Aidan O’Brien is triple in his bid for an 11th win in the Qipco 2000 Guineas at Newmarket on Saturday.
It’s been 23 years since the Ballydoyle maestro first landed the Rowley Mile Classic with King Of Kings, since adding to his track record with Rock of Gibraltar (2002), George Washington (2006), Camelot (2012 ) and, more recently, Magna Grecia (2019).
Each of the coach’s three candidates this year has solid credentials, with Ryan Moore preferring Wembley to his stable mates Battleground and Van Gogh.
Wembley is making his first appearance since being narrowly beaten by another O’Brien-trained colt, St. Mark’s Basilica, in the Dewhurst in Newmarket in October.
“The plan with Wembley was always to come back here after Dewhurst last year,” the coach said.
“Everything went well with him during the winter and spring. Ryan knows him well and we are really, really happy with him.
“He got caught on bad ground in a few races last season and has really improved as he goes. Our horses were a bit slow last year, the season was a bit tricky, and everything went downhill. went a little too fast. for some of them. “
As the son of his heroine Arc Found, O’Brien has always had a soft spot for Battleground, which will be ridden by Frankie Dettori.
Winner of the Chesham at Royal Ascot and the Vintage Stakes at Goodwood last summer, the War Front colt rounded off his youth campaign by finishing second in the Breeders’ Cup.
O’Brien said: “Battleground is a big, long-stride horse that ran really well in America. He just got caught in a bit of traffic early on and was maybe a little further back than Ryan would have. wished, but it ran home.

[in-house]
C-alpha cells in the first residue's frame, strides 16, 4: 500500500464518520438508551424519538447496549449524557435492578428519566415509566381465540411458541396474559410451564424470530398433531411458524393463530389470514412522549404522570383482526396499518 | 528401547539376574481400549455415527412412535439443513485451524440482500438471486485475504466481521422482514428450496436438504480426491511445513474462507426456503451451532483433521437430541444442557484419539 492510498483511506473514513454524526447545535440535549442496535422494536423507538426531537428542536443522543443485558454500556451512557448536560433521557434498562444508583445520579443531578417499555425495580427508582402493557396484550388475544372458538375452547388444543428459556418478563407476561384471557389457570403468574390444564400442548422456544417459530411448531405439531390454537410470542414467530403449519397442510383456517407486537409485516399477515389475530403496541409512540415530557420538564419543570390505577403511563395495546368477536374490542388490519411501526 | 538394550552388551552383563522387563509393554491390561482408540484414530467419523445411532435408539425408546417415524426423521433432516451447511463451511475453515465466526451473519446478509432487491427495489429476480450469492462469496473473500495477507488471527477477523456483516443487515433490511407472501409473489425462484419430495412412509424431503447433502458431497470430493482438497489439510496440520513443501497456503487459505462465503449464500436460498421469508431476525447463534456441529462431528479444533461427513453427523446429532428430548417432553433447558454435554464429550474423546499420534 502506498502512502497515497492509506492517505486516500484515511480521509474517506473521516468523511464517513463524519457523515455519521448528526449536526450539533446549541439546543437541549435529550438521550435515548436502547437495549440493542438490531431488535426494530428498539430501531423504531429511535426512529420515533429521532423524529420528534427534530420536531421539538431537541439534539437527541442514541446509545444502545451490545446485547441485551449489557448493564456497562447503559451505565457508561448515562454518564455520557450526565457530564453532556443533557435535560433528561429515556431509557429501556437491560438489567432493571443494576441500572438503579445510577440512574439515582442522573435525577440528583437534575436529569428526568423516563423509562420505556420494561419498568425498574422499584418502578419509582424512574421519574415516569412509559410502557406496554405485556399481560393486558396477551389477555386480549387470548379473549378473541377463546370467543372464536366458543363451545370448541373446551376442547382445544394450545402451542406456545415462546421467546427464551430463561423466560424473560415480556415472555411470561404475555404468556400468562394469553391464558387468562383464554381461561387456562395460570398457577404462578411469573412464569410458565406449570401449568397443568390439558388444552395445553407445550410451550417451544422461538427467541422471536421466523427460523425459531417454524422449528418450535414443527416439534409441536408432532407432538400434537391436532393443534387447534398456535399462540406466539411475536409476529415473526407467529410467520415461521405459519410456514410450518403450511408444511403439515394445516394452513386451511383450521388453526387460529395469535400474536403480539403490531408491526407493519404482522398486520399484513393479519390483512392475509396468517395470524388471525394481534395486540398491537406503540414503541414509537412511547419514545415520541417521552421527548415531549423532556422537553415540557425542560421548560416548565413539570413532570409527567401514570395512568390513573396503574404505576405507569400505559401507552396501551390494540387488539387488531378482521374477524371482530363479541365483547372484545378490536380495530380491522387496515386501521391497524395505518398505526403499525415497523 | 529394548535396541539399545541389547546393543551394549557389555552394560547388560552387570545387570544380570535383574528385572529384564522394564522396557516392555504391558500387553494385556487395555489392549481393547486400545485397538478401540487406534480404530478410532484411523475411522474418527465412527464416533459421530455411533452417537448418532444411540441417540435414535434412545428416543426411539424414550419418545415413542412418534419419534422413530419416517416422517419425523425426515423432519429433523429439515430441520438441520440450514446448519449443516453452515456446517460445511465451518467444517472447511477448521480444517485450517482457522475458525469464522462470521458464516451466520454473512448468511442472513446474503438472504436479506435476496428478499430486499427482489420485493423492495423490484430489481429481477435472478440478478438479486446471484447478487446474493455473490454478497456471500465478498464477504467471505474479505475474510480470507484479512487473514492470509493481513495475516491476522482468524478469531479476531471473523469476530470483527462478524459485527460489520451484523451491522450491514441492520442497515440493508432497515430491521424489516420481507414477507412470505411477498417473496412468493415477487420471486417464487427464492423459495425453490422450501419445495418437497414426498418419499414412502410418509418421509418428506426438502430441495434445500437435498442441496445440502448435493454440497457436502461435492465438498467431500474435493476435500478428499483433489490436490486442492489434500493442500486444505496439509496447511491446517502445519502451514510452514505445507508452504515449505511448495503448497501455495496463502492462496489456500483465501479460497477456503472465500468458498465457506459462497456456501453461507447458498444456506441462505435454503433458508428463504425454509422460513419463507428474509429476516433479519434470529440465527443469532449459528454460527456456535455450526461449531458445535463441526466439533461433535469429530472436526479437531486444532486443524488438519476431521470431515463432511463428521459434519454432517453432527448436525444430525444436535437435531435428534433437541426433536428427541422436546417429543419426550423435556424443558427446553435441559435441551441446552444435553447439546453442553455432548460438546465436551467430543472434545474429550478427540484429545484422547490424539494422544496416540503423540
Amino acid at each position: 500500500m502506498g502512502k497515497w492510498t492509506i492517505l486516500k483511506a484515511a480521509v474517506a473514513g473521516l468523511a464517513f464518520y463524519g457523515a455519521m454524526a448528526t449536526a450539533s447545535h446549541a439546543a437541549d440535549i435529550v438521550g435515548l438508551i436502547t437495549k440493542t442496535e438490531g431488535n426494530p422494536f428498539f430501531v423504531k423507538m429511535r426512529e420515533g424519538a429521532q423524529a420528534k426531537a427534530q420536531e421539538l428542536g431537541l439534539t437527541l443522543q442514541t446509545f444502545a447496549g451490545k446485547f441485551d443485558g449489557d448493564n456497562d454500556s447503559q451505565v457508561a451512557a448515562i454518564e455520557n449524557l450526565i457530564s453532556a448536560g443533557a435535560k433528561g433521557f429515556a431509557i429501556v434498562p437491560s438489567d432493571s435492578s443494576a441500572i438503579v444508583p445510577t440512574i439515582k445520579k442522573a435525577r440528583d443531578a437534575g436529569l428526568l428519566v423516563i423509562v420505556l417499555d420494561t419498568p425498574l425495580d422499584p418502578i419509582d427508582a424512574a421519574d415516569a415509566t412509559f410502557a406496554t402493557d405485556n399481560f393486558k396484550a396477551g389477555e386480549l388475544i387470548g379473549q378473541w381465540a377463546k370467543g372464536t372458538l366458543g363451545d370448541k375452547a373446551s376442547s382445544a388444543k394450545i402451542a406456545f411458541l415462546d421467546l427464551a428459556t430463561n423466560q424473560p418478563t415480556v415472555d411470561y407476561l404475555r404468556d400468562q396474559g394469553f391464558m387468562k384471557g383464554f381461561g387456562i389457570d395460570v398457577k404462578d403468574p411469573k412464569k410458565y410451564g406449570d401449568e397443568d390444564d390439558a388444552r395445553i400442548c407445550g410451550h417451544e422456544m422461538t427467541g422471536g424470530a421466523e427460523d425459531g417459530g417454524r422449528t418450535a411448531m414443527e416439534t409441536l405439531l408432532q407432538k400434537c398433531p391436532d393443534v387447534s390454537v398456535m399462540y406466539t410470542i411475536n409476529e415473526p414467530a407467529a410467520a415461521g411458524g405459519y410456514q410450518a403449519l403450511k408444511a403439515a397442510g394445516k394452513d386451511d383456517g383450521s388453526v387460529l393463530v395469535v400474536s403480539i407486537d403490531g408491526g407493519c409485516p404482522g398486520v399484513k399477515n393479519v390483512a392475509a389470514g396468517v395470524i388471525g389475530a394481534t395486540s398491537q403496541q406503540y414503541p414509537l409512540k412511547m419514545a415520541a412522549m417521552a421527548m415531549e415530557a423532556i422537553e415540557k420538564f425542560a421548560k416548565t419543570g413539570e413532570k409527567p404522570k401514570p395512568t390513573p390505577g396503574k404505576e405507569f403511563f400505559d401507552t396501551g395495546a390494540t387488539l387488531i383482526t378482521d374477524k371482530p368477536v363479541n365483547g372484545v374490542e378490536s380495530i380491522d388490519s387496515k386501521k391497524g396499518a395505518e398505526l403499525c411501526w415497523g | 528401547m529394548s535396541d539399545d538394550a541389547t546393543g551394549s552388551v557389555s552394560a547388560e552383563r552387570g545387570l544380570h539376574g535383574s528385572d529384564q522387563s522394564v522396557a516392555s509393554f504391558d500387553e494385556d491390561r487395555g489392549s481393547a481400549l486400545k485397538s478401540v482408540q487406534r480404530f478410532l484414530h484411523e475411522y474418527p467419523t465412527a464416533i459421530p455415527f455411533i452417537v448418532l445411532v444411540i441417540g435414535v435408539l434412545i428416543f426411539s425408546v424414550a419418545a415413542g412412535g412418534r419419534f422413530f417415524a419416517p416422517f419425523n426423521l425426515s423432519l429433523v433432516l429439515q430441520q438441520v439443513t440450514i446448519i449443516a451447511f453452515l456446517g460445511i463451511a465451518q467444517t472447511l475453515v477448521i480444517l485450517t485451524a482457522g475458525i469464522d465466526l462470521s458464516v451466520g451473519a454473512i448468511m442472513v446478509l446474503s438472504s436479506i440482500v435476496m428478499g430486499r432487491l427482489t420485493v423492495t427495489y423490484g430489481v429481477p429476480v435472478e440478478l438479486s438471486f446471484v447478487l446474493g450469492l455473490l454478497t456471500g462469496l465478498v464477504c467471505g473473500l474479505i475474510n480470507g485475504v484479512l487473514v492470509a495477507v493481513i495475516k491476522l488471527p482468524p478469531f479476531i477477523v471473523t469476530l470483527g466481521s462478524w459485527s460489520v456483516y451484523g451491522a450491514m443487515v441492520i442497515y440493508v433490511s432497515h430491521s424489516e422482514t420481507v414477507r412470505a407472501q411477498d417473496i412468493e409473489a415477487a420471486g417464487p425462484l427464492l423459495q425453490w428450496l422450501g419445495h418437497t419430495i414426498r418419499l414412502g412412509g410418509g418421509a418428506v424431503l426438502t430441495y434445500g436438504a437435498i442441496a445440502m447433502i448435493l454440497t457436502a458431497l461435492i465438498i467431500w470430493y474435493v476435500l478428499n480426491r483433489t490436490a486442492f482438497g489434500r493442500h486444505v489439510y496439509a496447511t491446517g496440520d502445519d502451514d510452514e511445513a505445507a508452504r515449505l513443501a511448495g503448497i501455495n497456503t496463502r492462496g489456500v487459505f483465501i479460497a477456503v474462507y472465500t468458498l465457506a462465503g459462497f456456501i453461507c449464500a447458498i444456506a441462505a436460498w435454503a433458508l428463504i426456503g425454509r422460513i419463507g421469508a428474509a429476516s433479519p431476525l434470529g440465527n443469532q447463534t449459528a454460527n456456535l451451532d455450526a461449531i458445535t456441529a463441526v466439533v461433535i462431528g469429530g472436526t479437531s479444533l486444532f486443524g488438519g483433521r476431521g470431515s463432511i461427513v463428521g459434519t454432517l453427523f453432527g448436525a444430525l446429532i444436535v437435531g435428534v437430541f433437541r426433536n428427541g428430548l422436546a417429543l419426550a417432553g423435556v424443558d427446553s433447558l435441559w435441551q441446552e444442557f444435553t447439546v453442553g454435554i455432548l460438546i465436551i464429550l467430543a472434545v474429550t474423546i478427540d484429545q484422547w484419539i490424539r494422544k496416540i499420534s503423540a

“He’s from War Front so he should like the pitch. He looks in good shape and we think he’s ready to start.
“Found was a big mare and very authentic. Battleground is a big horse too – she’s a very tall cruiser, which she was too.
“Frankie is a great pilot and we are so glad to have him.”
Van Gogh, the mount of Seamie Heffernan, is the only one of the trio to have already won gold in Group 1, after winning the Criterium International in trying conditions at Saint-Cloud last fall.
O’Brien didn’t expect the anticipated fast terrain at Newmarket to be a problem, adding: “Van Gogh ran on fast terrain from the start and finished in Saint-Cloud on very soft to heavy terrain. I think it’s just the way the season has gone, and the way the ground was.
“He’s a horse that moves well and we always thought he would go further than a mile. We hope he will do well (on the pitch).
“You can make very strong arguments for all of them – they all have their pros and cons.
“I would say it would be very difficult to separate.”
Joseph, the son of Aidan O’Brien, who won the 2000 Guineas as a rider aboard Camelot, has high hopes of breaking his duck as a coach in the first Classic of the season with Thunder Moon.
Zoffany’s son had Wembley behind him when he won the National Stakes last season at the Curragh, but that form was reversed in the Dewhurst, with Thunder Moon having to settle for third place.
O’Brien junior believes the prevailing soft ground contributed to the loss and has been happy with his charge progress since then.
He said: “Thunder Moon is really good, wintered really well and had a really good season last year. He had a really good race in the Dewhurst when the ground was as slow as it would have been. wish.
“This race has been the plan, he is going in good shape, we are happy with the draw (stall 10) and we are looking forward to the race.
“In Dewhurst we would have preferred a better pitch and a better draw. He traveled well and accelerated well, but he just burned out. We thought a better pitch and a better draw would have helped us out. get closer and we’re hoping it might happen on the weekend.
“He’s always shown a lot of pace, he has a great turn on his foot, which he showed on the track last year, and he’s working satisfactorily at home. Please, he can prove that ‘he is a top class colt this season.
“We’re excited, we think he’s the right guy for the race – he’s a mature, fast guy and we think a mile is a good trip for him.
“Wembley is probably the obvious danger because it was very consistent last season.”